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When chef and teacher Evelyn Cheatham won two dinners through a public-radio drawing at high-end Cyrus Restaurant in Healdsburg, she invited her friend Cathy Burgett. The two professional foodies whooped it up "like Lucy and Ethel," Burgett said, giddy to have someone else pay for the extravagance.

Then they put all their attention on the food -- the flavor, the freshness, the source -- which is the Evelyn Cheatham way of eating.

"Appreciating the little beautiful pleasures around eating and a respect for food are part of Evelyn's DNA," said Burgett.

Cheatham, who can go on and on about "the shining beauty of raw cauliflower," makes reverence for food an essential part of her message to her students. A former instructor at Sonoma County's juvenile probation camp, she now teaches in the culinary program at Santa Rosa Junior College and runs her own Worth Our Weight, or WOW, Program for teenage apprentice cooks.

It's a different concept for teens who grew up thinking dinner is handed to them from a drive-through window.

"A lot of kids reach 17 and have never eaten at a table," said Cheatham, who tries to correct that deprivation by every month taking some of her students out to restaurants.

"Some kids don't know about waiters bringing food to the table. It's an us-and-them thing, right down to the food we eat. I tell them, 'Good food is your right.' "

Cheatham, 53, has been a player in the local foodie scene since moving to Sonoma County in 1987 and going to work for pastry chef Lindsey Shere at her pioneering Downtown Bakery and Creamery in Healdsburg. The public met her in the early 1990s at Tweet's, the downtown Santa Rosa cafe known for Cheatham's unique blend of gourmet and comfort food.

Since then, most of her cooking has been in teaching kitchens, her creations served to students and friends. Yet starting this month, the public has once again been able to get a sample of the Cheatham style.

She moved the WOW program from Windsor to a restaurant site on Third Street in Santa Rosa, adding limited cafe hours. Sunday brunches started two weeks ago; next up will be ethnic dinners on Friday nights.

Her WOW students also will have a pie and turnover booth at the Saturday farmers market in Santa Rosa this summer.

Cheatham's fledgling nonprofit program doesn't receive public funding and students pay no tuition.

"We raise money and we work," said Cheatham, mostly through catering jobs, including a contract to provide lunches for Sonoma Country Day School in Santa Rosa.

Cheatham grew up in San Francisco with a good cook for a mother and a vegetable garden in her city back yard. It's where she developed her sensibility for fresh and seasonal food and the camaraderie of a kitchen.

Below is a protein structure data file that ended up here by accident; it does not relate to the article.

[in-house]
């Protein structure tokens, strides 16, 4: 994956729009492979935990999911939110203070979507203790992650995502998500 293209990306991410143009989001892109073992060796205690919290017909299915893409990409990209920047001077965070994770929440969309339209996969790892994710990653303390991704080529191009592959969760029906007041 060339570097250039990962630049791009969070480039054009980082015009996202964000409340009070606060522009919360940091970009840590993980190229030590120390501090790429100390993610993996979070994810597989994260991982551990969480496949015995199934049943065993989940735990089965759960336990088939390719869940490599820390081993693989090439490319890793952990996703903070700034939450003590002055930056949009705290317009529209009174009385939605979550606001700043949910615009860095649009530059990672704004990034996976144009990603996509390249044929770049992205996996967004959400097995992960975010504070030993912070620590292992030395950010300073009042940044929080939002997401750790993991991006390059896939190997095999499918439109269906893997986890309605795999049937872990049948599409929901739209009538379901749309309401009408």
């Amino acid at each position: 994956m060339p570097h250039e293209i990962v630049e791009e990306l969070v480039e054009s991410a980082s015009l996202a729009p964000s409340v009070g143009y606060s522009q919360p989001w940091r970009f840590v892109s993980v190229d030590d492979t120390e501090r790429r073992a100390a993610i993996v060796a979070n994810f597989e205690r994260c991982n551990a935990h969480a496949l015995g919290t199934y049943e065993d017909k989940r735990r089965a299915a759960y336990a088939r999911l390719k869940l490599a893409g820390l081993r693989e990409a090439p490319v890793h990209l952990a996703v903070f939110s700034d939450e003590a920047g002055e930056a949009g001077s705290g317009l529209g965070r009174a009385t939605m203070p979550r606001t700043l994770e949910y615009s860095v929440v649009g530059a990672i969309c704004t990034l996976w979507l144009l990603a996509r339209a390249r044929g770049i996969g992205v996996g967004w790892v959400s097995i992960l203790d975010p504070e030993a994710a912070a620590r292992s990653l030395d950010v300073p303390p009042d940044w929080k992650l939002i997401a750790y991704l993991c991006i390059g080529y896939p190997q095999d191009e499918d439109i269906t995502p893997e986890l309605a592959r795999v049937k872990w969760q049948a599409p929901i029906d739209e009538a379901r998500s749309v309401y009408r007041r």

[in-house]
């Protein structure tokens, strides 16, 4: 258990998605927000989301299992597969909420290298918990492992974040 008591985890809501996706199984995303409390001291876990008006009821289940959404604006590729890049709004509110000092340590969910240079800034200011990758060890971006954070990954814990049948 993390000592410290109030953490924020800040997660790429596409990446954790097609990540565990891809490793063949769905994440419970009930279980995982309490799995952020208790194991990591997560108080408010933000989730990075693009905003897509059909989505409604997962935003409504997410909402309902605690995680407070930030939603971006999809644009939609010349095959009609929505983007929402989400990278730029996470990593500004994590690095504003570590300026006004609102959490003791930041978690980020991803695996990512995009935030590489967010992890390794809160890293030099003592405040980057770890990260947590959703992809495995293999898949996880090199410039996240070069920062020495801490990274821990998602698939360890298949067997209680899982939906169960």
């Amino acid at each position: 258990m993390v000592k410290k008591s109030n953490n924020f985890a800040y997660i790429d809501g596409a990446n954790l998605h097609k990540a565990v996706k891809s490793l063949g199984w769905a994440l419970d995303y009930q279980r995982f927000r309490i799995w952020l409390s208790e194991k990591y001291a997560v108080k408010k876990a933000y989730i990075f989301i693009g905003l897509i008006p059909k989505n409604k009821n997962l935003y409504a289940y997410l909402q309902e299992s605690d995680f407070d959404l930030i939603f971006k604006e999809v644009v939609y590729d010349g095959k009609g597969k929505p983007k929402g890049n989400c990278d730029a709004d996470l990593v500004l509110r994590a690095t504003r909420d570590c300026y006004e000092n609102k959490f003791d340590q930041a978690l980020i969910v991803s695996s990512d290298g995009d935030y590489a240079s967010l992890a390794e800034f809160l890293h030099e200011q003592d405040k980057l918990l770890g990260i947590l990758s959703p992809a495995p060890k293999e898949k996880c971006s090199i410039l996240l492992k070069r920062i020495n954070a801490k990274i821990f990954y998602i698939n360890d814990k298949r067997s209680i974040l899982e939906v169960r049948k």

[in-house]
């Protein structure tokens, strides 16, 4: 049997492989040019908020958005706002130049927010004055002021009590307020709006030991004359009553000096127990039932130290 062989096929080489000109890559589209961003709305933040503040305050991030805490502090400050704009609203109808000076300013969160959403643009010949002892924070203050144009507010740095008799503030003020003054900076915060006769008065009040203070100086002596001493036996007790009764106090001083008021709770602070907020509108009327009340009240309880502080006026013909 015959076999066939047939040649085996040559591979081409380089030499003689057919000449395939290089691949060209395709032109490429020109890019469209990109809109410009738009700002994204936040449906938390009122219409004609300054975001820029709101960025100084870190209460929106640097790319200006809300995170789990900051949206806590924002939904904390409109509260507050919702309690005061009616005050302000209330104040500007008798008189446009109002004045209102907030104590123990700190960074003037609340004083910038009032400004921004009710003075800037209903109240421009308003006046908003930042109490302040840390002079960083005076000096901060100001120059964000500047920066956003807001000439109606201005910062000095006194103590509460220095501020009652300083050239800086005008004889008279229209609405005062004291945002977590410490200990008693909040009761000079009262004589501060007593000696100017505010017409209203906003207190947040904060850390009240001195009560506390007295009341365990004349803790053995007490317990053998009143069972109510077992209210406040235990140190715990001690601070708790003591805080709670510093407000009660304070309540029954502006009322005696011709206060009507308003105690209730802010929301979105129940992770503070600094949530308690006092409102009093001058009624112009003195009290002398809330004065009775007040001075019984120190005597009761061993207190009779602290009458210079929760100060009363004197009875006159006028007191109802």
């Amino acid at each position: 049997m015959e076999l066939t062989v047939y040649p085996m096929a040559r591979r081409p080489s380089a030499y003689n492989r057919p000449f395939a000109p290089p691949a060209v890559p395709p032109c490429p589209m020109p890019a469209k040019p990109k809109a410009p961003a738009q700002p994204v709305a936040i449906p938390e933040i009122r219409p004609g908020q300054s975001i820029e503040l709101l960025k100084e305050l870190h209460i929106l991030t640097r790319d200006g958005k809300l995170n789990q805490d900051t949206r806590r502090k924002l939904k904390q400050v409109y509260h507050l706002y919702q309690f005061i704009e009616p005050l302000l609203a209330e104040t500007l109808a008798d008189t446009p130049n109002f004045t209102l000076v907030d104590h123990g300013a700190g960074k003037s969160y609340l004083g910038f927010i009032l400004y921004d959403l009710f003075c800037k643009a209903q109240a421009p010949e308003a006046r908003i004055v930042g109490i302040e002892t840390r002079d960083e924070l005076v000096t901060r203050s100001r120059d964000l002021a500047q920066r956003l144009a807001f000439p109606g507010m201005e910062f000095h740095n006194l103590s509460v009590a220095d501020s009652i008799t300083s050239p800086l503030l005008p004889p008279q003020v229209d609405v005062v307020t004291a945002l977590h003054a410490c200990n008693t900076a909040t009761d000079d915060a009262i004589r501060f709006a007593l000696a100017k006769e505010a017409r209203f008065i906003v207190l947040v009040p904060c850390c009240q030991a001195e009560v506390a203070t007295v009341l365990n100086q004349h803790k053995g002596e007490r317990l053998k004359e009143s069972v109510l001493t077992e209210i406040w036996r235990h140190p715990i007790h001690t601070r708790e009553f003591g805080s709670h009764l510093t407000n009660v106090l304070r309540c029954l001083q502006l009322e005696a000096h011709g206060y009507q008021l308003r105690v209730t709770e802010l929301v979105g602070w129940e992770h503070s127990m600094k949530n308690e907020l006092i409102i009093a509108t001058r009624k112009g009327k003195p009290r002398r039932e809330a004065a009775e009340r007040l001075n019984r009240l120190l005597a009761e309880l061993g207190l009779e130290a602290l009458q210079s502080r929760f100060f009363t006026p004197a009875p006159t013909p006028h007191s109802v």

"I remember playing under the kitchen table while my mother and her sister shelled peas and talked and told jokes in pig Latin."

Cheatham today comfortably inhabits the nexus between the sophisticated world of artisanal gourmet eating and the everday, practical world of struggling to put healthy food on the table -- and toggles back and forth effortlessly. She has cooked for celebrities at an upstate New York meditation retreat favored by stars such as Meg Ryan and Dennis Quaid. She's a regular at the international Slow Food conference in Italy. Yet she's down-home enough to put together free Christmas dinners for Sonoma County shelters and other people in need, which she's done for 17 years.

Carrie Brown at Alexander Valley's Jimtown Store, among Cheatham's recruits for those Christmas dinners, calls Cheatham "a Sonoma County treasure and citizen of the world."

Known for her deep laugh, soulful eyes and big heart, Cheatham is modest about her standing in the Wine Country culinary community.

"I'm good at what I do, but there are people far up from me on the scale."

Using food to heal

Maybe, but she's the rare one who believes making food can save broken kids.

For two and a half years, Cheatham taught cooking to incarcerated teens at the juvenile detention camp run by the Sonoma County Probation Department. It was there that she first realized the effect of cooking on angry, unhappy kids.

"When people work with food, they start to become tender. I've had members of opposing gangs stirring tomato sauce in the kitchen."

At the probation camp, she brought in fresh salad greens, and the kids told her it was bad because the lettuce had dirt on it.

"I asked them, 'Where do you think lettuce comes from? A bag?' That's when I knew these kids needed to get close the earth."